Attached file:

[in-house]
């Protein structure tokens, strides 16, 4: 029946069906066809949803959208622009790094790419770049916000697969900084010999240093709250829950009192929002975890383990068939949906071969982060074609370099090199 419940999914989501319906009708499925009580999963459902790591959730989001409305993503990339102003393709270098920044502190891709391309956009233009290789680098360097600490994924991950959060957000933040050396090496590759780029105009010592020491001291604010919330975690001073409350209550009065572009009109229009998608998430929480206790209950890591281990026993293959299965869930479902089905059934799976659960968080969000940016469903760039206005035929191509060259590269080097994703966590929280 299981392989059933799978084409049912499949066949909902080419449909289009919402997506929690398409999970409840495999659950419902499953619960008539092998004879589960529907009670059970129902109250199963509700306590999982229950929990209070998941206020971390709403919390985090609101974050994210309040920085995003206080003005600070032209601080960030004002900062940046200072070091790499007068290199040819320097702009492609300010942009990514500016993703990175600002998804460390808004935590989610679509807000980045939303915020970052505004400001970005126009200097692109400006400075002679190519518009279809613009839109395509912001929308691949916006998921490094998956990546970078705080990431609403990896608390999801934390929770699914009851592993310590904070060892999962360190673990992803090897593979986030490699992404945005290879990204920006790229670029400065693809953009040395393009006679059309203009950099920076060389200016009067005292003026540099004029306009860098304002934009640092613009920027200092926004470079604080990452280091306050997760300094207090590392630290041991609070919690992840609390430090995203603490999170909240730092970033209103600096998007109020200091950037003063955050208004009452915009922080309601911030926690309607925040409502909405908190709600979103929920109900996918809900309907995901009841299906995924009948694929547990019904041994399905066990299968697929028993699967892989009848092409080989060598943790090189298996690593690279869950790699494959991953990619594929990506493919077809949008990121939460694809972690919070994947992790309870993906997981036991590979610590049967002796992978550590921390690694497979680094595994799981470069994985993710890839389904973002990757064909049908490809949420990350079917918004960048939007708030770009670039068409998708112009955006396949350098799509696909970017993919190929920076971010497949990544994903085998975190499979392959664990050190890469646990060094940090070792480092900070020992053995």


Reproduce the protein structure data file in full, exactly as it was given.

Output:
[in-house]
């Protein structure tokens, strides 16, 4: 029946069906066809949803959208622009790094790419770049916000697969900084010999240093709250829950009192929002975890383990068939949906071969982060074609370099090199 419940999914989501319906009708499925009580999963459902790591959730989001409305993503990339102003393709270098920044502190891709391309956009233009290789680098360097600490994924991950959060957000933040050396090496590759780029105009010592020491001291604010919330975690001073409350209550009065572009009109229009998608998430929480206790209950890591281990026993293959299965869930479902089905059934799976659960968080969000940016469903760039206005035929191509060259590269080097994703966590929280 299981392989059933799978084409049912499949066949909902080419449909289009919402997506929690398409999970409840495999659950419902499953619960008539092998004879589960529907009670059970129902109250199963509700306590999982229950929990209070998941206020971390709403919390985090609101974050994210309040920085995003206080003005600070032209601080960030004002900062940046200072070091790499007068290199040819320097702009492609300010942009990514500016993703990175600002998804460390808004935590989610679509807000980045939303915020970052505004400001970005126009200097692109400006400075002679190519518009279809613009839109395509912001929308691949916006998921490094998956990546970078705080990431609403990896608390999801934390929770699914009851592993310590904070060892999962360190673990992803090897593979986030490699992404945005290879990204920006790229670029400065693809953009040395393009006679059309203009950099920076060389200016009067005292003026540099004029306009860098304002934009640092613009920027200092926004470079604080990452280091306050997760300094207090590392630290041991609070919690992840609390430090995203603490999170909240730092970033209103600096998007109020200091950037003063955050208004009452915009922080309601911030926690309607925040409502909405908190709600979103929920109900996918809900309907995901009841299906995924009948694929547990019904041994399905066990299968697929028993699967892989009848092409080989060598943790090189298996690593690279869950790699494959991953990619594929990506493919077809949008990121939460694809972690919070994947992790309870993906997981036991590979610590049967002796992978550590921390690694497979680094595994799981470069994985993710890839389904973002990757064909049908490809949420990350079917918004960048939007708030770009670039068409998708112009955006396949350098799509696909970017993919190929920076971010497949990544994903085998975190499979392959664990050190890469646990060094940090070792480092900070020992053995």